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Bipolar Disorder Treatment

Typically, treatment for Bipolar Disorder involves a combination of psychotherapy and medication.

Bipolar disorder is a type of mood disorder that affects all areas of life, including your mood, energy level, attention, and behaviors. While there is no cure for the disorder, the symptoms are very treatable. The sooner you seek treatment after developing the disorder, the greater your chances are for learning to manage it effectively. However, it’s never too late to explore treatment options for the condition. Bipolar disorder is a chronic condition, meaning it lasts for a lifetime. Therefore, even if depression lifts or mania subsides, they will return if the disorder isn’t treated.

Most people find that treating the symptoms of bipolar disorder requires a combination of medication, psychotherapy, and psychoeducation. Sometimes substance use treatment, intensive outpatient programs, and hospitalization are necessary as well. Each of these treatment components will be described in further detail below.


Medication is an important part of treating bipolar disorder and stabilizing moods. Here are some common categories of bipolar disorder medication you may be prescribed:

  • Mood stabilizers – are prescribed to treat manic or hypomanic episodes.
  • Antidepressants – are prescribed to treat depressive episodes.
  • Antipsychotics – are sometimes prescribed to treat mood episode symptoms in addition to other medications.

It’s important to remember that it may take several tries before you find the medication that works best for you. Report all side effects to your doctor as soon as you can, and consult with them before you discontinue medication. You should not experiment on your own with dosages or discontinue medication as soon as symptoms subside, because this will increase the risk of mania or depression returning. Also, because some antidepressants have suicidal thoughts as a side effect, talk to your doctor or a medical professional immediately if you experience any.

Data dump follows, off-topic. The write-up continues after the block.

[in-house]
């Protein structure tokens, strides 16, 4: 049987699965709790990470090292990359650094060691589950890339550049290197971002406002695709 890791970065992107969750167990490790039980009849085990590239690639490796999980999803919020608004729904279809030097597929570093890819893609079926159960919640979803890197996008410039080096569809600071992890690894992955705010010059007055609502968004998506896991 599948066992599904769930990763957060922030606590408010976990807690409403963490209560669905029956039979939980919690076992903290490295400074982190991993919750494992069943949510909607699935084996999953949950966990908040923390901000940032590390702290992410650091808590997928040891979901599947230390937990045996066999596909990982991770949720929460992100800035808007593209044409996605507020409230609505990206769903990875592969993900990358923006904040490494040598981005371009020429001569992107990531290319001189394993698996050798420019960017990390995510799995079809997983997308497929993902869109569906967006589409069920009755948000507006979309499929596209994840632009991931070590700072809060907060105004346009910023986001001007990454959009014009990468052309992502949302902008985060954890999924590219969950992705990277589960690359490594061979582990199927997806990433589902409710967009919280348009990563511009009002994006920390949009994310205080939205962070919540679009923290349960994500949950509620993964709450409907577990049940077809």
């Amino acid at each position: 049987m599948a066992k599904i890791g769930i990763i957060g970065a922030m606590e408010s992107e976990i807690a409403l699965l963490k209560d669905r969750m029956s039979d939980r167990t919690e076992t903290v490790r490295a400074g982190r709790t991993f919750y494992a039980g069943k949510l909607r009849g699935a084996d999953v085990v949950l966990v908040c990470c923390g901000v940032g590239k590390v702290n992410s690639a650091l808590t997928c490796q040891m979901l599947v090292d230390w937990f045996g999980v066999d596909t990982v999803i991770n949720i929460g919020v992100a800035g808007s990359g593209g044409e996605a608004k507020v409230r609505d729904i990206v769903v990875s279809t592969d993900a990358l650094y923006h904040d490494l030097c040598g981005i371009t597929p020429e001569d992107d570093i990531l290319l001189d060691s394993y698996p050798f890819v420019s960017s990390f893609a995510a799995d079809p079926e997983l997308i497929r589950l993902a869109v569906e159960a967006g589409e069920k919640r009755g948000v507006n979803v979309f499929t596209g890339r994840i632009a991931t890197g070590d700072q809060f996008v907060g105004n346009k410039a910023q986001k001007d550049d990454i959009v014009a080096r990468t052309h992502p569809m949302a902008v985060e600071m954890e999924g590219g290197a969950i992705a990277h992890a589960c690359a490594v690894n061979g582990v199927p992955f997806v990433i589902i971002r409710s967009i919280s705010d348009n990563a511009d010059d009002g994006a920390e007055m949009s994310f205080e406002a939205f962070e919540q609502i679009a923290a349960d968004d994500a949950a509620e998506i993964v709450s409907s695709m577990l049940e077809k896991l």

• Psychotherapy and psychoeducation – also known as talk therapy or counseling, psychotherapy can provide valuable time for an individual to learn and practice effective strategies for coping with the disorder and managing symptoms. Cognitive behavioral therapy can help an individual challenge negative thinking patterns and the behaviors that follow. Family therapy can help family members learn to communicate calmly and effectively and reduce overall stress in relationship systems. Psychotherapy can also provide valuable psychoeducation for problem-solving, developing self-care habits, and building resilience.
  • Outpatient treatment – Day treatment programs provide individual and group interventions, case management, medical support, and peer support for people living with a mental illness. They also can provide important psychoeducation on topics such as medication management, symptom management, substance abuse recovery, and daily living skills.2 Many day programs also provide vocational and housing support for people who have additional needs.
  • Inpatient treatment – Inpatient treatment in a hospital or long-term care facility may be necessary when your mood is particularly unstable or if you are experiencing psychotic or suicidal thoughts or behaviors. The goal of inpatient treatment is to stabilize your mood and connect you with the needed outpatient support that can reduce frequency or duration of future hospital visits.
  • Dual Diagnosis treatment – Roughly 56% of people with bipolar disorder also will experience a drug or alcohol use disorder in their lifetime.3 If you have a personal or family history of substance abuse, then you might benefit from treatment that focuses on both substance use and bipolar symptoms. When seeking treatment for substance use and bipolar disorder, you first may need to seek immediate medical attention to address the withdrawal symptoms of drugs or alcohol.

Where Do I Start?

The first step in treating bipolar disorder is receiving a proper diagnosis. Medication and other treatments may vary depending on whether you have Bipolar I Disorder, Bipolar II Disorder, or Cyclothymic Disorder, and whether you have a history of substance abuse.4 Your doctor can make recommendations for psychiatrists, counselors, and other mental health professionals who can provide effective treatment for your mental health.

It’s also important to remember that mood symptoms won’t simply vanish forever, so don’t put off getting help just because you feel better. When you’re experiencing a stable mood, that can often be the most effective time for building support and finding effective medication to manage future episodes of mania or depression. If your mood feels unstable, and you’re experiencing delusions, hallucinations, or thoughts of suicide, then seek help immediately. You can call the National Suicide Prevention Lifeline at 1-800-273-8255, simply walk into an emergency room, or call a loved one for help.

Bipolar disorder is treatable, and moods can be managed. So don’t hesitate to take steps today to recruit the best support and find the best treatment for your bipolar disorder.

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